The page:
End of Year Strategies: Back to the Future, Part II


Rather than thinking about a financial overhaul at the end of 2016, instead focus on a couple of simple steps that can be easily accomplished and can set you up for a productive 2017.

The end of the calendar year isn’t necessarily the best time to overhaul your financial plan. It may be too ambitious to think about reconfiguring your entire financial picture while also closing out the 2016 calendar year, reviewing the current year’s financials, holiday shopping, tax preparation, and everything else the end of the year brings. So rather than thinking about an overhaul, instead focus on a couple of simple steps that can be easily accomplished and can set you up for a productive 2017.

In Part 1, we looked at facing your albatross and maxing out your retirement contributions. If you do only those two things, you’ll be ahead of the game for next year. But think about the following few strategies as well.

Update your beneficiaries on retirement accounts and insurance policies. I normally recommend this step as part of “Spring financial cleaning,” but the end of the year isn’t a bad time to address it. Why? Because the end of the year happens only once a year, so it’s a good time to do things you should do annually. If you’ve had a particularly busy year of changes, you’ll want to make sure the beneficiaries listed in your will and trusts are up to date. Now is also a good time to consider your overall health and any changes you might consider, such as looking into long-term-care insurance or a health savings plan.

Adjust your tax withholding. If your life situation has changed, either through marriage or divorce, or the birth of a child, or even if you’ve simply had a significant adjustment in your practice’s revenue, you should probably update how much you set aside for Federal and State taxes. Though you may not wish to think about 2016 taxes until April, employers are required by law to provide tax statements by January 31. The sooner you can get a sense of what you paid last year versus what you owed, the sooner you can make adjustments.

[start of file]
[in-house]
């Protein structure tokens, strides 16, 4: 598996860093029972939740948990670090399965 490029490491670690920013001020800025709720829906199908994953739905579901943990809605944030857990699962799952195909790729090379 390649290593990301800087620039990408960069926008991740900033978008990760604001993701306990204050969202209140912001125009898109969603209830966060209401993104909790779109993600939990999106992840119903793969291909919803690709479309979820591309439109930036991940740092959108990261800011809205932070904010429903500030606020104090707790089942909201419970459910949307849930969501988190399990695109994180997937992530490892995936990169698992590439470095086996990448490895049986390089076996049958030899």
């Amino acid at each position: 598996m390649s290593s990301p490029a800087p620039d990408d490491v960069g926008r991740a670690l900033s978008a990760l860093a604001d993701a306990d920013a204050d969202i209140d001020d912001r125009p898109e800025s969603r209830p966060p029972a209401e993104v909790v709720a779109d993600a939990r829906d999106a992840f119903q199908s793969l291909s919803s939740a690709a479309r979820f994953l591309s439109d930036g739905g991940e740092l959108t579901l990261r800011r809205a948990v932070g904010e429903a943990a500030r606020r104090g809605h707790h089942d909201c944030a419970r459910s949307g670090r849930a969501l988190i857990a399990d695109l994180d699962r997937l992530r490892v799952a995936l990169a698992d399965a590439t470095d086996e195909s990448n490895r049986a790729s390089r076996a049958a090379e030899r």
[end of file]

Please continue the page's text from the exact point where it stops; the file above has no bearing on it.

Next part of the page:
Don’t forget to pay yourself first. It’s easy to fall into the pattern of paying all of your current bills and day to day expenses, and then using the “leftover” amounts to save and invest for your future. Paying yourself first means setting aside retirement investments as if they have as much urgency and utility as any of your current bills. As much as you may want to reinvest earnings from the practice back into the practice, you should strongly consider doing so only after you have paid both your current and future selves. We’ll cover this concept more fully in a future column.

Take a fresh look at the technology you use in your practice. The pace of technological change has never been faster than it is right now. That means improvements, for sure, but it may also mean that the “new” electronic health record solution you purchased last year may already need an update. Talk to your technology vendors about how often you should evaluate, reassess, and potentially upgrade the tools you use to schedule and manage patient records and billing. It may be more often than you think.

Some of these strategies are more “nice to have” than “need to have,” so don’t add unnecessary stress if you’re not able to get to all of them. If you met some goals this year, you know you can do it. Set some more aggressive ones for 2017. If you didn’t meet as many goals this year as you wanted, a fresh start is less than 30 days away.

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